Ethereum Tutorial: Decentralized Crowd Funding Use Case

Problem Statement: A good ‘idea’ isn’t everything in today’s world to start a successful business. A lot of funding and effort is needed to implement an idea. This is where organizations like “Kickstarter” come into the picture. They provide projects with the public exposure needed for donations towards their project to get it up an running, but the centralized architecture of such a motive has its downsides, mainly in the way the rewards are handled. Since the centralized authority makes all the decisions, systems are prone to rules like:

  • anyone who missed the deadline for the campaign cannot get in any more
  • any donor who changed their mind can’t get out


We take a decentralized methodology to address the problem as explained in the picture below:

Crowdfunding - Ethereum Tutorial - Edureka


Here is the solidity smart contract for the above problem statement.

pragma solidity ^0.4.16;

interface token {
function transfer(address receiver, uint amount);

contract Crowdsale {
address public beneficiary;
uint public fundingGoal;
uint public amountRaised;
uint public deadline;
uint public price;
token public tokenReward;
mapping(address => uint256) public balanceOf;
bool fundingGoalReached = false;
bool crowdsaleClosed = false;

event GoalReached(address recipient, uint totalAmountRaised);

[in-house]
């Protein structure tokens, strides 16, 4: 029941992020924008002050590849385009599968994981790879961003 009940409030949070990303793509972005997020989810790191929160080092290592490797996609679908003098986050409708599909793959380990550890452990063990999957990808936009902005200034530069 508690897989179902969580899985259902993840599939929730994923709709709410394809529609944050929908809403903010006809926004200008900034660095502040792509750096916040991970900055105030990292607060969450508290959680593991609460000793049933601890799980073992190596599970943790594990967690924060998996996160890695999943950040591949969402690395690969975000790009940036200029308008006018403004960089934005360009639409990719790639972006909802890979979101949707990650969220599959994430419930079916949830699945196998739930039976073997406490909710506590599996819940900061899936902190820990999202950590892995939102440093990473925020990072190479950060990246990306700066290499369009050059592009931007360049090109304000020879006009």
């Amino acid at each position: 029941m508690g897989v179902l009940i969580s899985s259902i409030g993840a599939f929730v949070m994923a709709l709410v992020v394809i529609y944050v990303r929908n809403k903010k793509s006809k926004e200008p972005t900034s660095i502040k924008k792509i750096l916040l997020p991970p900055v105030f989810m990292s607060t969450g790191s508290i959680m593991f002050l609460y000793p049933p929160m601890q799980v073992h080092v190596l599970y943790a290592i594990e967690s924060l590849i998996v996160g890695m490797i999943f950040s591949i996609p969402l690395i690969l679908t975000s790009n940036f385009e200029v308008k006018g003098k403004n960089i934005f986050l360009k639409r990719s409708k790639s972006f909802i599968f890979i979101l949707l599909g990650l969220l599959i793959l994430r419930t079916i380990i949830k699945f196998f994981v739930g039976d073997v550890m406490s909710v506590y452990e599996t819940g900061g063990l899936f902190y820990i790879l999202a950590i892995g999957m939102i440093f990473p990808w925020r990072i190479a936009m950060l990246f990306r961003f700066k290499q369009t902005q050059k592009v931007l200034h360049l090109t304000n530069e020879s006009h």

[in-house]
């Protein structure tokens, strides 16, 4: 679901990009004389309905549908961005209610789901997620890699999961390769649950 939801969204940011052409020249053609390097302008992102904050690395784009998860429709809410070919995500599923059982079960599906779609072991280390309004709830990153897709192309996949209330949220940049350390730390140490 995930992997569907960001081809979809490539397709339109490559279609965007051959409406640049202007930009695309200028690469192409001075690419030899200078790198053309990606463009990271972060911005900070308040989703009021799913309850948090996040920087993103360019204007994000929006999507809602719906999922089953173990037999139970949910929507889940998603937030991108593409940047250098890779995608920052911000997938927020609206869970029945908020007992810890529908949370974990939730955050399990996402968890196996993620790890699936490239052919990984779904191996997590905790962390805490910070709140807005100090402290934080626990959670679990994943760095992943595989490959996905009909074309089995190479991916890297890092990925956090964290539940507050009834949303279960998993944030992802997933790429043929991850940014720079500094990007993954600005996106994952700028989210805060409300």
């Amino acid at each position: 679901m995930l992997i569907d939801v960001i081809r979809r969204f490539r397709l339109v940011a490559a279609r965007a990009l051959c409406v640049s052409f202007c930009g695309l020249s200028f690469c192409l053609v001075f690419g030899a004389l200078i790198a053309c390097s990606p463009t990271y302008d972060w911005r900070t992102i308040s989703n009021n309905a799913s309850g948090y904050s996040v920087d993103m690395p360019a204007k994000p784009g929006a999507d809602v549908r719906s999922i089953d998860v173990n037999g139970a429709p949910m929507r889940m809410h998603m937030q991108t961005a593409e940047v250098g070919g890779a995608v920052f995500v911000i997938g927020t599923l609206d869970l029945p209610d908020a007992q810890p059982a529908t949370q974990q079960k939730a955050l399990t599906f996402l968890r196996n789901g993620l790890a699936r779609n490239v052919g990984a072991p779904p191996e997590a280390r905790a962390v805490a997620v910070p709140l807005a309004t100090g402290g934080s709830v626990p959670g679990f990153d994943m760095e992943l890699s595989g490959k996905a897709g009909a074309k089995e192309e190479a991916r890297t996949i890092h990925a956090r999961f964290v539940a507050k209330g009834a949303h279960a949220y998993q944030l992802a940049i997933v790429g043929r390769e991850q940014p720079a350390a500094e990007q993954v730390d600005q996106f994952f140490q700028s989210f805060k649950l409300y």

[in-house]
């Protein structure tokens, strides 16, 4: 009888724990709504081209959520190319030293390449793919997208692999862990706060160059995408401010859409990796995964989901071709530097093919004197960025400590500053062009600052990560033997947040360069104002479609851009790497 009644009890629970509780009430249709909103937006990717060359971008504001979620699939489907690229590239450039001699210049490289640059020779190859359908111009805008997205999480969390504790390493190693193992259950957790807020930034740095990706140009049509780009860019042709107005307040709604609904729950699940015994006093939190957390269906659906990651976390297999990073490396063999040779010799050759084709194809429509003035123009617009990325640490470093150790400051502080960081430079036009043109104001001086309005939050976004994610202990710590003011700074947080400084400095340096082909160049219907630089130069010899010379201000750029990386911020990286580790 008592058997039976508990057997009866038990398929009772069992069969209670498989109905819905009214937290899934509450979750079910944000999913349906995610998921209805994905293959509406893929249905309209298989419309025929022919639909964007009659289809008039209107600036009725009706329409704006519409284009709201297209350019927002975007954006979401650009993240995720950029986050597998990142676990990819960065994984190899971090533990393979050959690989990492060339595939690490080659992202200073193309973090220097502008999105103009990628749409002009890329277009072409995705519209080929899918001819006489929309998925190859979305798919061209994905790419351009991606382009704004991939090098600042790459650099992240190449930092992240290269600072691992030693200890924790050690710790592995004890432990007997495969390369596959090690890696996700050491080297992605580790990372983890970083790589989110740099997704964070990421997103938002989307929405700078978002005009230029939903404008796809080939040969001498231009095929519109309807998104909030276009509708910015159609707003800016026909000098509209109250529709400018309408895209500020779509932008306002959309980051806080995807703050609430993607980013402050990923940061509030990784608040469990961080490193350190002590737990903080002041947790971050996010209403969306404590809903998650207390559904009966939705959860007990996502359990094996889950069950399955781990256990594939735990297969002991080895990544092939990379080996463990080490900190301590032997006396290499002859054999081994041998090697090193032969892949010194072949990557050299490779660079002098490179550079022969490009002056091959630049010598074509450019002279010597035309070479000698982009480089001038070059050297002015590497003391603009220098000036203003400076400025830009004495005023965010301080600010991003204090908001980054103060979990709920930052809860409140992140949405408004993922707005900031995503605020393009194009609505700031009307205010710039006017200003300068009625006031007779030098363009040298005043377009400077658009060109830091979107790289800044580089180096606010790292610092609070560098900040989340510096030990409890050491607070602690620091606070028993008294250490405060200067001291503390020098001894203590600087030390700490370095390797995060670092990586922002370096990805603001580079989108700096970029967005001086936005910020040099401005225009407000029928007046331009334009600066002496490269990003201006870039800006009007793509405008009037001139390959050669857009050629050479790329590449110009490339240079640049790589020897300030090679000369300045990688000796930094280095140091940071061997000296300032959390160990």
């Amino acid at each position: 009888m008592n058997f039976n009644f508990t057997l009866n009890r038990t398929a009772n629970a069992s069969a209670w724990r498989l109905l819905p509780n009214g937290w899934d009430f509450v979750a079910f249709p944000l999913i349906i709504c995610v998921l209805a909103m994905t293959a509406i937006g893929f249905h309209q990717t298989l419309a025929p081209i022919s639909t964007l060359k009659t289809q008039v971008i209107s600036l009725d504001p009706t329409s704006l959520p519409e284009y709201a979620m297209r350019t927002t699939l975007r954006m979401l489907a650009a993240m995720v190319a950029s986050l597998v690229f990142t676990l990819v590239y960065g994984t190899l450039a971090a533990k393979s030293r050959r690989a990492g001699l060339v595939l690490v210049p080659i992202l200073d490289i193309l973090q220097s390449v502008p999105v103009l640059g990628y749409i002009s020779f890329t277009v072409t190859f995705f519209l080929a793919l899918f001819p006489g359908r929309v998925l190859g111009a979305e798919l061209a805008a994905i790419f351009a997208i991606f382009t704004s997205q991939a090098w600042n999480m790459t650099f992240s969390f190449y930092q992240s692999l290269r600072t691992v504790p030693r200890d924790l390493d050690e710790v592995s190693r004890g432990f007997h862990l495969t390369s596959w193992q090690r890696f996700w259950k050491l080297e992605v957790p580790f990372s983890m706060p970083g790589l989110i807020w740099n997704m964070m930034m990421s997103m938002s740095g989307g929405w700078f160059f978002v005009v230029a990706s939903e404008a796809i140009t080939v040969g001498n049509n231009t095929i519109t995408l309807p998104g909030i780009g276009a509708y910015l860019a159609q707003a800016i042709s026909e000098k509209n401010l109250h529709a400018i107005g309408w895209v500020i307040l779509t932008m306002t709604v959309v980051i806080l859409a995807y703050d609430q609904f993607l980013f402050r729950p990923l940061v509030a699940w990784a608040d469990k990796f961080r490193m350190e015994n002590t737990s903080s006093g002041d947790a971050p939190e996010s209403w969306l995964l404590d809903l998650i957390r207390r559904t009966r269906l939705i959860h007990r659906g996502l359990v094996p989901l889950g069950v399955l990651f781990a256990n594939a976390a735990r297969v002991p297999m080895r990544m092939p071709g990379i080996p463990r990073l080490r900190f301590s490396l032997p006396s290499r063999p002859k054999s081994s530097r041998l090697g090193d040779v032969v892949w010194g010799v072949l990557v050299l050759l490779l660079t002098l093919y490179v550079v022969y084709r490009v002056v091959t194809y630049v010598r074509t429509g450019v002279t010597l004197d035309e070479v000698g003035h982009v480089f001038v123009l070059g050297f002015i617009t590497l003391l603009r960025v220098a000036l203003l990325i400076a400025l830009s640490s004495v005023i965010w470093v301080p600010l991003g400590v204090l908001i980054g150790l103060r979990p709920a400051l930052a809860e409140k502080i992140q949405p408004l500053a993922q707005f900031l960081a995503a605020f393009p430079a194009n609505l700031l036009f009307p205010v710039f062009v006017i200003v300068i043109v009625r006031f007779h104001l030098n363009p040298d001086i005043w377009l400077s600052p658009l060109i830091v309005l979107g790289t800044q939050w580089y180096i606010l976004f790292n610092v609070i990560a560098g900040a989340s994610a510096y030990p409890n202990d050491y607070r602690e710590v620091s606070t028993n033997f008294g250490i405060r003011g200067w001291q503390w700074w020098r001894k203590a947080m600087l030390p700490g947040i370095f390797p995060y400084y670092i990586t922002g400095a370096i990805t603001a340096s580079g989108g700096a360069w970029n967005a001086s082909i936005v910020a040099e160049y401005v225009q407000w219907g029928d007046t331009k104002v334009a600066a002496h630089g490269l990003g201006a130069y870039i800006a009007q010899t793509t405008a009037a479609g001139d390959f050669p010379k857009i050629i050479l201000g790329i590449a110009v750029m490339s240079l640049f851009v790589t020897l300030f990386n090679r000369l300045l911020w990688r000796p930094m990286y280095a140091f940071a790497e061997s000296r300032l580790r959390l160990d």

event FundTransfer(address backer, uint amount, bool isContribution);

* Constrctor function
* Setup the owner
function Crowdsale(
address ifSuccessfulSendTo; // the address of the owner when funding is successful
uint fundingGoalInEthers; // target amount to raise
uint durationInMinutes; //given time
uint etherCostOfEachToken; //cost of equity in ether
address addressOfTokenUsedAsReward; //token address
) {
beneficiary = ifSuccessfulSendTo;
fundingGoal = fundingGoalInEthers * 1 ether;
deadline = now + durationInMinutes * 1 minutes;
price = etherCostOfEachToken * 1 ether;
tokenReward = token(addressOfTokenUsedAsReward);

* Fallback function
* The function without name is the default function that is called whenever anyone sends funds to a contract
function () payable {
uint amount = msg.value;
balanceOf[msg.sender] += amount;
amountRaised += amount;
tokenReward.transfer(msg.sender, amount / price);
FundTransfer(msg.sender, amount, true);

modifier afterDeadline() { if (now <= deadline) _; }

* Check if goal was reached
* Checks if the goal or time limit has been reached and ends the campaign
function checkGoalReached() afterDeadline {
if (amountRaised >= fundingGoal){
fundingGoalReached = true;
GoalReached(beneficiary, amountRaised);
crowdsaleClosed = true;

* Withdraw the funds
* Checks to see if goal or time limit has been reached, and if so, and the funding goal was reached,
* sends the entire amount to the beneficiary. If goal was not reached, each contributor can withdraw
* the amount they contributed.
function safeWithdrawal() afterDeadline {
if (!fundingGoalReached) {
uint amount = balanceOf[msg.sender];
balanceOf[msg.sender] = 0;
if (amount > 0) {
if (msg.sender.send(amount)) {
FundTransfer(msg.sender, amount, false);
} else {
balanceOf[msg.sender] = amount;

if (fundingGoalReached && beneficiary == msg.sender) {
if (beneficiary.send(amountRaised)) {
FundTransfer(beneficiary, amountRaised, false);
} else {
//If we fail to send the funds to beneficiary, unlock funders balance
fundingGoalReached = false;

In case you are interested in learning solidity, check out our blog on Solidity Programming, which is used for developing personalized smart-contracts.